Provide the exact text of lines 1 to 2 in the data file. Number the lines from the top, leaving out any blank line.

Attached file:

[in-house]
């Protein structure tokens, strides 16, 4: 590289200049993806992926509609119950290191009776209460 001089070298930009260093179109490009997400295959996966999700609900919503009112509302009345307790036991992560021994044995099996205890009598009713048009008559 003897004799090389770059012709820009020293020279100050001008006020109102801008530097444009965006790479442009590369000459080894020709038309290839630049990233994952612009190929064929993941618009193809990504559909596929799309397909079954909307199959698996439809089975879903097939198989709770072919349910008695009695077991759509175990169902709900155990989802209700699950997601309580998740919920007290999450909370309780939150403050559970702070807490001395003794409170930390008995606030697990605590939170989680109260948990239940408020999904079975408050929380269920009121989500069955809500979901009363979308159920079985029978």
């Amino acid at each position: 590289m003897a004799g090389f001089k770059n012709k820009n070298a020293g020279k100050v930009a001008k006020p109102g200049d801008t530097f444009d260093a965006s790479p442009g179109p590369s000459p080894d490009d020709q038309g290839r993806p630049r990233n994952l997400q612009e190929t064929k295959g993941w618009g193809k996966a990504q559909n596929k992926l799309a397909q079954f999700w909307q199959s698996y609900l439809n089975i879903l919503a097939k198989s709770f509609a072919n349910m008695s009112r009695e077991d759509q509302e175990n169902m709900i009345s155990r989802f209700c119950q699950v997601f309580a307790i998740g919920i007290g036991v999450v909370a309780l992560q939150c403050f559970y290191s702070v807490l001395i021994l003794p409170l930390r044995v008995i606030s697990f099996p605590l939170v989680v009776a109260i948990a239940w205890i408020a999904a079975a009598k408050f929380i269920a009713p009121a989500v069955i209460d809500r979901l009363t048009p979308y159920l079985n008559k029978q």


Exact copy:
[in-house]
């Protein structure tokens, strides 16, 4: 590289200049993806992926509609119950290191009776209460 001089070298930009260093179109490009997400295959996966999700609900919503009112509302009345307790036991992560021994044995099996205890009598009713048009008559 003897004799090389770059012709820009020293020279100050001008006020109102801008530097444009965006790479442009590369000459080894020709038309290839630049990233994952612009190929064929993941618009193809990504559909596929799309397909079954909307199959698996439809089975879903097939198989709770072919349910008695009695077991759509175990169902709900155990989802209700699950997601309580998740919920007290999450909370309780939150403050559970702070807490001395003794409170930390008995606030697990605590939170989680109260948990239940408020999904079975408050929380269920009121989500069955809500979901009363979308159920079985029978």